Read our posts about wellbeing

7 Myths about Changing your Relationship with Food

7 Myths about Changing your Relationship with Food

Do you ever feel that your relationship with food is doomed to failure? How can you truly break old habits and move to a relaxed and enjoyable place where you can eat out effortlessly and feel proud and comfortable of your body? Maybe you feel that you can skip along quite happily for a few weeks and then suddenly, wham, bam, you are back to flicking furiously through diet magazines for the latest craze; weighing yourself obsessively twice a day and piling on the body self-loathing with intensity. Why? Why? You really thought that this time you had it sussed. Here...
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Green Gyms: Wellbeing through Outdoor Conservation

Green Gyms: Wellbeing through Outdoor Conservation

Green Gyms transform people’s health and wellbeing through participation in outdoor conservation activity. They are group-based, physically challenging and result in green spaces for the wider public benefit. Regular attendees increase their activity over time and so get fitter. They also develop a social, or ‘peer-support’ network, and have higher levels of contact with nature. This powerful combination helps them to develop resilience against mental and physical health problems and - through learning how to manage green space - new skills, knowledge and...
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10 Reasons to Adjust your Relationship with Food

10 Reasons to Adjust your Relationship with Food

Harriet Frew is a therapist who specialises in disordered eating. Here are her reasons why this year should be the one you finally sort out your relationship with food, for good: 1) Because life is too darned short to be filling your head with thoughts about the calorie content of your next meal or the size of your bottom. 60,000 thoughts per day – let’s use some of this thinking time for stuff that really matters! 2) Because you know deep-down that the next diet is NOT going to be the magic wand that fixes your relationship with food once and for all and gets...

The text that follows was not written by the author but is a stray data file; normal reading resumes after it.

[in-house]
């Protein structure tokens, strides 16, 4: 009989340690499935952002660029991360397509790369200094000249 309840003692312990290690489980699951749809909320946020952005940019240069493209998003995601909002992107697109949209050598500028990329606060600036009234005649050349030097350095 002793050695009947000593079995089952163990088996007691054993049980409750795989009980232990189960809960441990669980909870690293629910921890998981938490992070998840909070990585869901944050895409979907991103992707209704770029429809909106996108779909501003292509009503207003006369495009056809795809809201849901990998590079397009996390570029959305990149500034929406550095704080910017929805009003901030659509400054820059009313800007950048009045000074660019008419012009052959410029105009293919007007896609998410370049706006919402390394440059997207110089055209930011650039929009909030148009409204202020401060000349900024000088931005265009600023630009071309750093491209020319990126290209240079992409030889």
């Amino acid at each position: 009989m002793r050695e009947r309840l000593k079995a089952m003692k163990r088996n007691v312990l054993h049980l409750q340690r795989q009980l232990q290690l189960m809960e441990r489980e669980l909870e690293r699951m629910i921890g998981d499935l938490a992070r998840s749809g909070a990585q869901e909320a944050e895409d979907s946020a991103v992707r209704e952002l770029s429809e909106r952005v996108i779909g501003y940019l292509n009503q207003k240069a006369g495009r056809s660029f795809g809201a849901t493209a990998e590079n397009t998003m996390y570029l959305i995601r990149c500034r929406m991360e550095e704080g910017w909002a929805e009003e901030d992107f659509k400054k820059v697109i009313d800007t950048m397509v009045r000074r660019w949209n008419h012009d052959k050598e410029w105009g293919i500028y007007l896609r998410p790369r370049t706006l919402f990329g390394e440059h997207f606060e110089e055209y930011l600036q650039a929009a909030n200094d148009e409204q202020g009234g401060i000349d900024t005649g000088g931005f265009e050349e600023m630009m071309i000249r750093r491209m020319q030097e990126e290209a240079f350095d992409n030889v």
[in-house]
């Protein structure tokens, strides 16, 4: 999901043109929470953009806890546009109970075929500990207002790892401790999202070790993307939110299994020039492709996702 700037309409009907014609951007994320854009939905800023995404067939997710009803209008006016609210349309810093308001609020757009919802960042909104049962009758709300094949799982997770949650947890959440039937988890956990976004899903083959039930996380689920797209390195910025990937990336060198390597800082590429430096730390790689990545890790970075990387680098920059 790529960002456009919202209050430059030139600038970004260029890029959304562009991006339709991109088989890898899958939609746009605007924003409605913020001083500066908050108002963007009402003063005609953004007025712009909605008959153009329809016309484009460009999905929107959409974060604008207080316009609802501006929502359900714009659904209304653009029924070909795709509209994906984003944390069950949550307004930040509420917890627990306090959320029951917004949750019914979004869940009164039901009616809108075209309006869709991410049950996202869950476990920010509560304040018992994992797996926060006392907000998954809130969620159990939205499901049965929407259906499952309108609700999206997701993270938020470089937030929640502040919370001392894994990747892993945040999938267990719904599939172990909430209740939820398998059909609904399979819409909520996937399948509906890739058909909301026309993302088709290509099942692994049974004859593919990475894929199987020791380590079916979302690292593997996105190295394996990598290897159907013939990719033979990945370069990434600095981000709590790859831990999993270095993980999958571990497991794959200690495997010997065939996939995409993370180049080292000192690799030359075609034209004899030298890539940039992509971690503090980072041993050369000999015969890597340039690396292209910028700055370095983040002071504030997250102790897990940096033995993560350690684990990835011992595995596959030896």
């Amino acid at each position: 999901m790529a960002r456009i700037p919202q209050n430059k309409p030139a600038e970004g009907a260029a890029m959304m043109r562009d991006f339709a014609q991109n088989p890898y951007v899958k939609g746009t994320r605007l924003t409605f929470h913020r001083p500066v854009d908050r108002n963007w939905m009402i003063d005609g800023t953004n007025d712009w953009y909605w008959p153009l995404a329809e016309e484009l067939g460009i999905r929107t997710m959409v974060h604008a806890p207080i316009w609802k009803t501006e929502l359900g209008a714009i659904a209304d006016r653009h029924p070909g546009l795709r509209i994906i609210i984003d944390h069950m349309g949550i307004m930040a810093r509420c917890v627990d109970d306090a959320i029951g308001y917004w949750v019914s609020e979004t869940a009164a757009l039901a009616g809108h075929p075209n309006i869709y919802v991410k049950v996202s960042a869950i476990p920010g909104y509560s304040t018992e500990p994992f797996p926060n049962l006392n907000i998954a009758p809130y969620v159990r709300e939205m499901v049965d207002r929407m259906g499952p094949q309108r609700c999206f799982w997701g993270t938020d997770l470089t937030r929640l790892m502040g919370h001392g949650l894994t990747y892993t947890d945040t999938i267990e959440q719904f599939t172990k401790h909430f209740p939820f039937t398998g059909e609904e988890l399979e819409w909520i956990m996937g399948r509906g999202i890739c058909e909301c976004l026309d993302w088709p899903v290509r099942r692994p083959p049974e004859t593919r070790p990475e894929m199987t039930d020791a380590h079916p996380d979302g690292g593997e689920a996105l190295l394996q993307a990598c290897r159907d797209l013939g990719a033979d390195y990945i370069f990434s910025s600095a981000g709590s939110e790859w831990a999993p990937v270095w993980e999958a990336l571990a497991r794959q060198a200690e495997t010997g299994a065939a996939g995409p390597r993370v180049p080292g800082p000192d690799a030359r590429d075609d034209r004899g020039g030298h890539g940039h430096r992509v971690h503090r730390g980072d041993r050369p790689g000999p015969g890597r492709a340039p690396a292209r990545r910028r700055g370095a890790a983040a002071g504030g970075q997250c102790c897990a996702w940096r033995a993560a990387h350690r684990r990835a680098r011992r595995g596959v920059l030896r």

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5 wellbeing resolutions for 2015

5 wellbeing resolutions for 2015

It’s a tricky time of year. Money can be tight after Christmas, exercise may have taken a back seat whilst you have instead indulged in second helpings. So many things to feel bad about and resolve to fix. Then there’s the build of up the big night on New Years eve, which - whether it was good or a bit of a let down - will leave most starting the year with a deathly hangover which you push aside, swearing it’s your last, and aiming to start fresh and embrace the whole new you in 2015. A whole new you is a whole lot of pressure to put on yourself, especially...
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Why is Saying no so Hard?

Why is Saying no so Hard?

Do you know how to say “no”? It’s such a small word but often one of the most difficult to say. Those of us who feel uncomfortable saying no are actually doing ourselves are disservice and often struggle with healthy boundaries. So what are boundaries? Boundaries are a way in which we keep ourselves mentally healthy and safe. We can see and feel physical boundaries. Have you ever had the experience of speaking to someone and feeling he or she was just too close? You move away and he or she still moves in on your space. We can see and feel these boundaries but...
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Why Dog Walking is Good for You